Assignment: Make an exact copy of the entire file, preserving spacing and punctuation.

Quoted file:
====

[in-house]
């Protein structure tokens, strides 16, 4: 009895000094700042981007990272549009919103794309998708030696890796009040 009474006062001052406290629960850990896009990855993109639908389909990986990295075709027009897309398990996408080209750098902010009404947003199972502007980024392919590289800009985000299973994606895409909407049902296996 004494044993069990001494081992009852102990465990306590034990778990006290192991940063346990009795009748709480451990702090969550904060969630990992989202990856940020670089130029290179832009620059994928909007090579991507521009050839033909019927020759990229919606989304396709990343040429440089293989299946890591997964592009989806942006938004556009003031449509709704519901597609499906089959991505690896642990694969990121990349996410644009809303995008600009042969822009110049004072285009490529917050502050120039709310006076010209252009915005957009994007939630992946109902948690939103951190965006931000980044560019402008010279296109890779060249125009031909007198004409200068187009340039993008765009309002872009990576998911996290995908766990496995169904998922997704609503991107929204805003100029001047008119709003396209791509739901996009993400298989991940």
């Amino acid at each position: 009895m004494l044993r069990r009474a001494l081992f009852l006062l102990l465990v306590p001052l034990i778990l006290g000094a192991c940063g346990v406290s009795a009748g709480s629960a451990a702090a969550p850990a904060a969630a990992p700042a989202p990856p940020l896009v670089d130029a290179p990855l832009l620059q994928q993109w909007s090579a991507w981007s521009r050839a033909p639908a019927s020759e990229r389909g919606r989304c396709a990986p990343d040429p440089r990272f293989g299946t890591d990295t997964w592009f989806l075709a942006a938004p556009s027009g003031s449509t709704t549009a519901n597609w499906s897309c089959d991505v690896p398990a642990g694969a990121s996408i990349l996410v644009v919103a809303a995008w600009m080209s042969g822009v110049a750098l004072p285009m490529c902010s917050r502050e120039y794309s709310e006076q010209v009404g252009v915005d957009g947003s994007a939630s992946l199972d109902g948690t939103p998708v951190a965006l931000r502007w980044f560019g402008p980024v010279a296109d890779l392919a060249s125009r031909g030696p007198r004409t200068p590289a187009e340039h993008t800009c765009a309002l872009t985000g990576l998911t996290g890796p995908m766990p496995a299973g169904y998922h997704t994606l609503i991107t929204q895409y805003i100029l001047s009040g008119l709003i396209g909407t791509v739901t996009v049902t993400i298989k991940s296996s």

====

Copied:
[in-house]
């Protein structure tokens, strides 16, 4: 009895000094700042981007990272549009919103794309998708030696890796009040 009474006062001052406290629960850990896009990855993109639908389909990986990295075709027009897309398990996408080209750098902010009404947003199972502007980024392919590289800009985000299973994606895409909407049902296996 004494044993069990001494081992009852102990465990306590034990778990006290192991940063346990009795009748709480451990702090969550904060969630990992989202990856940020670089130029290179832009620059994928909007090579991507521009050839033909019927020759990229919606989304396709990343040429440089293989299946890591997964592009989806942006938004556009003031449509709704519901597609499906089959991505690896642990694969990121990349996410644009809303995008600009042969822009110049004072285009490529917050502050120039709310006076010209252009915005957009994007939630992946109902948690939103951190965006931000980044560019402008010279296109890779060249125009031909007198004409200068187009340039993008765009309002872009990576998911996290995908766990496995169904998922997704609503991107929204805003100029001047008119709003396209791509739901996009993400298989991940």
């Amino acid at each position: 009895m004494l044993r069990r009474a001494l081992f009852l006062l102990l465990v306590p001052l034990i778990l006290g000094a192991c940063g346990v406290s009795a009748g709480s629960a451990a702090a969550p850990a904060a969630a990992p700042a989202p990856p940020l896009v670089d130029a290179p990855l832009l620059q994928q993109w909007s090579a991507w981007s521009r050839a033909p639908a019927s020759e990229r389909g919606r989304c396709a990986p990343d040429p440089r990272f293989g299946t890591d990295t997964w592009f989806l075709a942006a938004p556009s027009g003031s449509t709704t549009a519901n597609w499906s897309c089959d991505v690896p398990a642990g694969a990121s996408i990349l996410v644009v919103a809303a995008w600009m080209s042969g822009v110049a750098l004072p285009m490529c902010s917050r502050e120039y794309s709310e006076q010209v009404g252009v915005d957009g947003s994007a939630s992946l199972d109902g948690t939103p998708v951190a965006l931000r502007w980044f560019g402008p980024v010279a296109d890779l392919a060249s125009r031909g030696p007198r004409t200068p590289a187009e340039h993008t800009c765009a309002l872009t985000g990576l998911t996290g890796p995908m766990p496995a299973g169904y998922h997704t994606l609503i991107t929204q895409y805003i100029l001047s009040g008119l709003i396209g909407t791509v739901t996009v049902t993400i298989k991940s296996s």